Today, approximately 100,000 children in Finland, 10% of the Finnish child population, have parents who were born abroad. In addition, there are about 30,000 families with children living in Finland in which one of the parents was born in Finland and the other abroad. Over the next 15 years, Finland will continue to diversify. For example, the foreign-language speaking population will more than double according to the population forecast. For this reason, it is all the more important that, regardless of their background, gender, native language, sexual orientation and functional capacity, every child and young person finds relatable stories and role models. What our society looks like today shapes our children’s and young people’s perceptions of their possible paths to the future.
Representation is not only about visuality but also about doing things: in the film industry, for example, who writes the script, shoots the film, edits it, produces it, finances it or otherwise uses power in the background. Awareness in choices can create images that promote diversity in advertisements or on websites, for example, but genuine representativeness in the work community also requires concrete actions. Therefore, it is necessary to ask what workplace and industry-level solutions would enable different people and stories to be better seen and represented.
How can I promote diversity and inclusiveness in my work community?
The question is broad and there are many answers. Cupore Center for Cultural Policy Research has produced information on the role of foreign-born professionals and the promotion of diversity in the arts and culture sector. The Culture for All service has compiled examples of how diversity is taken into account. Artistic director Sonya Lindfors summarises in a collection of texts she edited: “Institutions lack diversity, and many directors, curators, artists and authors lack an understanding of how they maintain unequal power structures and othering imagery with their work.”
The issue is topical: a working life diversity programme has been set up to increase employers’ recruitment and diversity skills. Here, I will limit myself to reflecting on my experiences with diversity-promoting human resource and operating practices in the Manifold More project. I will highlight three ways in which diversity and inclusiveness in the work community can be consciously promoted.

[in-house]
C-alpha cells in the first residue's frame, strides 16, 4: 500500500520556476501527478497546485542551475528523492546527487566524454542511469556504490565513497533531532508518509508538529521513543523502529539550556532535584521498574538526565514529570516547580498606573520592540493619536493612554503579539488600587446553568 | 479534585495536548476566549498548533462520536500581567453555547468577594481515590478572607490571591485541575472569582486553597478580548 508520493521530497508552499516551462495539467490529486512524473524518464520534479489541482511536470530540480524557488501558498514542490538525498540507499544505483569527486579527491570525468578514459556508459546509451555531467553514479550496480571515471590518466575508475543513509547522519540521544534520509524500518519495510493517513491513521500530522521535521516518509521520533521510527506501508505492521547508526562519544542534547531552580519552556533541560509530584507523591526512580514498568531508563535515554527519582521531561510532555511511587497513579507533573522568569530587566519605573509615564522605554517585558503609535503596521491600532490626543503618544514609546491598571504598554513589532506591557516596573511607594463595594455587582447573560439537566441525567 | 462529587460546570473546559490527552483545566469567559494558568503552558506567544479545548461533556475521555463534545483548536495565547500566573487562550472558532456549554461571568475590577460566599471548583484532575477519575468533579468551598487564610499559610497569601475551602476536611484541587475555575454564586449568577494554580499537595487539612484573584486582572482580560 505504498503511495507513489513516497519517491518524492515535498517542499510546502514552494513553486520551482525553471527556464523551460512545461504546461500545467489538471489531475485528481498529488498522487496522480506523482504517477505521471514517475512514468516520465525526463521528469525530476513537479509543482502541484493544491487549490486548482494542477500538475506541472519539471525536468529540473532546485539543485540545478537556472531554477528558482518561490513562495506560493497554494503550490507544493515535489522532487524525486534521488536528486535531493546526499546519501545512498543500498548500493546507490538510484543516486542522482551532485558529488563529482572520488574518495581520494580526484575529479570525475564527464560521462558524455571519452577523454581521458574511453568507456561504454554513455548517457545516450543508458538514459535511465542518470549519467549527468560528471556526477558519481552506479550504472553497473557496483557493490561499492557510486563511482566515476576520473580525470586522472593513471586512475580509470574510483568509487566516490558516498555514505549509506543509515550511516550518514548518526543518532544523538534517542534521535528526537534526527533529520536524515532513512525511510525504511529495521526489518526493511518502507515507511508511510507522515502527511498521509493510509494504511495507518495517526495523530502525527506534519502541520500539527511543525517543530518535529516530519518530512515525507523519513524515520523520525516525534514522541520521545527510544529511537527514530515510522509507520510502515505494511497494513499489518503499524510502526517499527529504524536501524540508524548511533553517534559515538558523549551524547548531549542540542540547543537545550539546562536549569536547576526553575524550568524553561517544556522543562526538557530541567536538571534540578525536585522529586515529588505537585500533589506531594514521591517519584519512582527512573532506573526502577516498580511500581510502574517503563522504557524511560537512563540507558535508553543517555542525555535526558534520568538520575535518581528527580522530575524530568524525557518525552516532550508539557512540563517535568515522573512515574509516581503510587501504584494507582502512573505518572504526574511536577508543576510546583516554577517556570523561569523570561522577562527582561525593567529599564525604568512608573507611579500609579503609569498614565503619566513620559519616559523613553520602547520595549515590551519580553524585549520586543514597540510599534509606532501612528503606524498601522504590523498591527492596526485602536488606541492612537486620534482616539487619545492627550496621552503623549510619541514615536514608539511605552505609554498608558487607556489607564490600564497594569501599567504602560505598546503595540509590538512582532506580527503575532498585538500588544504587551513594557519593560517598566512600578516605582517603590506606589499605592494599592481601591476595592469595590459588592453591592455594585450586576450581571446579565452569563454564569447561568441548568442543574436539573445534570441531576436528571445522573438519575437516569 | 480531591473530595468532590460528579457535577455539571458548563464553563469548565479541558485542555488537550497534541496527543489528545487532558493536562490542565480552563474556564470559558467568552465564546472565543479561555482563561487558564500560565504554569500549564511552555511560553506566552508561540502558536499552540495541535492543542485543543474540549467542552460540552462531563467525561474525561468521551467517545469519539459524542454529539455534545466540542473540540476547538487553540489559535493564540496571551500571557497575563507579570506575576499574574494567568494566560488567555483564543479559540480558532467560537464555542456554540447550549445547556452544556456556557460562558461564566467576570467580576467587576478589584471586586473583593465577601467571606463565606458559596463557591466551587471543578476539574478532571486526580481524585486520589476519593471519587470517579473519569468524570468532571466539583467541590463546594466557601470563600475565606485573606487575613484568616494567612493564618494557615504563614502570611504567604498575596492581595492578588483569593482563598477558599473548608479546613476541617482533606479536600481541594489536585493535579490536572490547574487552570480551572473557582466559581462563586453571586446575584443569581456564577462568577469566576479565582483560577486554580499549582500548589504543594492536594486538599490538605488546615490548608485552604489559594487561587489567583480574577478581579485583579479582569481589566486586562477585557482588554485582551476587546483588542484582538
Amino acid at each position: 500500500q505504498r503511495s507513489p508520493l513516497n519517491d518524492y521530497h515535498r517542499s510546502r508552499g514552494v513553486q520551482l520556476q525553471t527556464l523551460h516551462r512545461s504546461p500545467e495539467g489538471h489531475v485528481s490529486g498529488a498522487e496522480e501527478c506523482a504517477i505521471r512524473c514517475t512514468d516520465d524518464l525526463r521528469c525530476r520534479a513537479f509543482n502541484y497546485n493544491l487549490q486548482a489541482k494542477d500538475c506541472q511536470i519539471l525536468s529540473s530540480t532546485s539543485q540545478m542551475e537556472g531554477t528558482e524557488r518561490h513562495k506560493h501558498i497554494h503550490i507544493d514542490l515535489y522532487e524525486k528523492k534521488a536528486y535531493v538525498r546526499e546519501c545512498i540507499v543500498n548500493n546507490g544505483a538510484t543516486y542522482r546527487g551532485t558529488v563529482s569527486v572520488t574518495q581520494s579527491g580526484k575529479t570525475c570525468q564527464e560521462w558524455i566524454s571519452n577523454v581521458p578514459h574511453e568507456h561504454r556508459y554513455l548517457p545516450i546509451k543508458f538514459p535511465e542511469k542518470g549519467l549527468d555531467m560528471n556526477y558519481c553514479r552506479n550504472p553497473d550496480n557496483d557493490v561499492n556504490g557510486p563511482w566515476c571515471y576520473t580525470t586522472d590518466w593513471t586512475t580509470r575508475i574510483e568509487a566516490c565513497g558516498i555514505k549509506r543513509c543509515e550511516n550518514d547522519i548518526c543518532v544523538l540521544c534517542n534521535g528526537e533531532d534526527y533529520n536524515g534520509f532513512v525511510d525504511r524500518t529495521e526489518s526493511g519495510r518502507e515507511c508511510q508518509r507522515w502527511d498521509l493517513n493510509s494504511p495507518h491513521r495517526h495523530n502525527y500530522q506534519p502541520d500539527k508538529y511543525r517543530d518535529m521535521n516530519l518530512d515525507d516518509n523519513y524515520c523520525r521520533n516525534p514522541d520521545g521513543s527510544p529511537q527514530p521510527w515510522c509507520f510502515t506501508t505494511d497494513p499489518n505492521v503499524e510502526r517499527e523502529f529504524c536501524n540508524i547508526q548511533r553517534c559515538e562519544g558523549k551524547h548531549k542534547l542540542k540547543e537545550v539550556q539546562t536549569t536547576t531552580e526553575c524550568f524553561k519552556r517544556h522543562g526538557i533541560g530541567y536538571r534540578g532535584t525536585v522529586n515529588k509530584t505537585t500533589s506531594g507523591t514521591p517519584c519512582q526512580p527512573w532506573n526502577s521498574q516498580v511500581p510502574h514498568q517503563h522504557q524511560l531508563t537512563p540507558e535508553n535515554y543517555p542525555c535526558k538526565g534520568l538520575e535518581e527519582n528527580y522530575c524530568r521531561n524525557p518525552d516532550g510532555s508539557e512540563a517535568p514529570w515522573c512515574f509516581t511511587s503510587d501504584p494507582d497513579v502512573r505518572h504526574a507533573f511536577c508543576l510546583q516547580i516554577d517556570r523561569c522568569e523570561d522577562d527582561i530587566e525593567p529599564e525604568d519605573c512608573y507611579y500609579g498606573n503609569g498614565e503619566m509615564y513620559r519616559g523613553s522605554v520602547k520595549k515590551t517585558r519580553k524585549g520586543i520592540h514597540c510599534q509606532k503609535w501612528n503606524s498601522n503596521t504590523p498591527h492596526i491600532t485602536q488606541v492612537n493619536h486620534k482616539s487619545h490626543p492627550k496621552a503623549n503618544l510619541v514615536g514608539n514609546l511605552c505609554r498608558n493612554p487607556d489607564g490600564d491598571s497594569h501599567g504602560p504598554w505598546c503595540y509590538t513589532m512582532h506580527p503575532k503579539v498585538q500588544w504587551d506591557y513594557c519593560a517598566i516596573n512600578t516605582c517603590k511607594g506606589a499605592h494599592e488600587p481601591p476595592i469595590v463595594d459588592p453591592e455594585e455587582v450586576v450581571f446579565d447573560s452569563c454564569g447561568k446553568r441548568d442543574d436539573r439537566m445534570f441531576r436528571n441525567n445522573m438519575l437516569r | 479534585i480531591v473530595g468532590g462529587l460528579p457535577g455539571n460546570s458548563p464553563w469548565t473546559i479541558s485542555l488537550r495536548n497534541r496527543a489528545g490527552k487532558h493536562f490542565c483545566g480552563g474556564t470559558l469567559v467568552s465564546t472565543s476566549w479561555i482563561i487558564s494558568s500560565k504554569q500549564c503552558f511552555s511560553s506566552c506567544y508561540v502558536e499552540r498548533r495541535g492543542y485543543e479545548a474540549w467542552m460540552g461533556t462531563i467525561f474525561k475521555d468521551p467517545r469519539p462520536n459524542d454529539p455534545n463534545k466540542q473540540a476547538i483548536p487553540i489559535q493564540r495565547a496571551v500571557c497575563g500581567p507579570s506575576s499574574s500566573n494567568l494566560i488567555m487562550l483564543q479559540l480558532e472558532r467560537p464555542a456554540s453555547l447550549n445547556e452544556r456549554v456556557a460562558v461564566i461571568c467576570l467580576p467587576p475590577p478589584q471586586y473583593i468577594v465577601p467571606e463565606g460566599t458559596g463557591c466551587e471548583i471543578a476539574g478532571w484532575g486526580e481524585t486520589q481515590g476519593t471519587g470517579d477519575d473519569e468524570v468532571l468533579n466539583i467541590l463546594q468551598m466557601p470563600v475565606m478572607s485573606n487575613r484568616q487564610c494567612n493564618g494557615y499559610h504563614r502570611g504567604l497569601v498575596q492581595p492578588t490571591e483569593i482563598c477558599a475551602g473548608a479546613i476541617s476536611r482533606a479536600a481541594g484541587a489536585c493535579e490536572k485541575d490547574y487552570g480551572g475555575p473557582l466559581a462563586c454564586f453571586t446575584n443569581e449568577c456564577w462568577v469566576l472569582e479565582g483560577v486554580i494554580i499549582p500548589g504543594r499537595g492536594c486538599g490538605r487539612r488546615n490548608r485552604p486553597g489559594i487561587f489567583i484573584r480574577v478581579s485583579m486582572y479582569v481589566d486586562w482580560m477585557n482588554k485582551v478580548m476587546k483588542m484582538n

Recruitment for diversity
Firstly, the promotion of organisational diversity begins with equal and non-discriminatory recruitment practices. Employers often wish for employees from different backgrounds but report difficulties in finding talent. However, there are ways to increase the number and diversity of potential applicants. For example, a diversity clause used in job advertisements enables employers to convey their values and also encourage members of minorities to apply.
The Manifold More project conducted a recruitment experiment that aimed to find two project researchers in autumn 2020. In addition to the diversity clause, the recruitment process involved more moderate Finnish language requirements, communication in social networks and a form of anonymous recruitment. A total of 120 applications were received for the two positions. The diversity of the applicants is reflected in the fact that there were 26 different native languages represented. As regards the qualifications of the applicants, a quarter of them had doctoral degrees. It is a misconception to think that competent experts with different backgrounds would not exist in Finland.
Working in a language-aware way
Secondly, it is important to pay attention to the norms of the work community. According to a recent survey, nearly half of those responsible for recruiting in different fields believe that an almost native-level knowledge of Finnish is required in order to do well at work. Language skills are a significant barrier to employment for immigrants: In the FinMonik survey, up to one-half of those with a foreign background consider insufficient language skills to be a barrier to employment. Language skills are also mentioned as one of the reasons behind the whiteness of film school graduates. Language skills can be a vicious obstacle; lack of language skills hinders employment, and lack of employment hinders the development of language skills. The problem was also mentioned by director-scriptwriter Khadar Ayderus Ahmed in an interview with Helsingin Sanomat.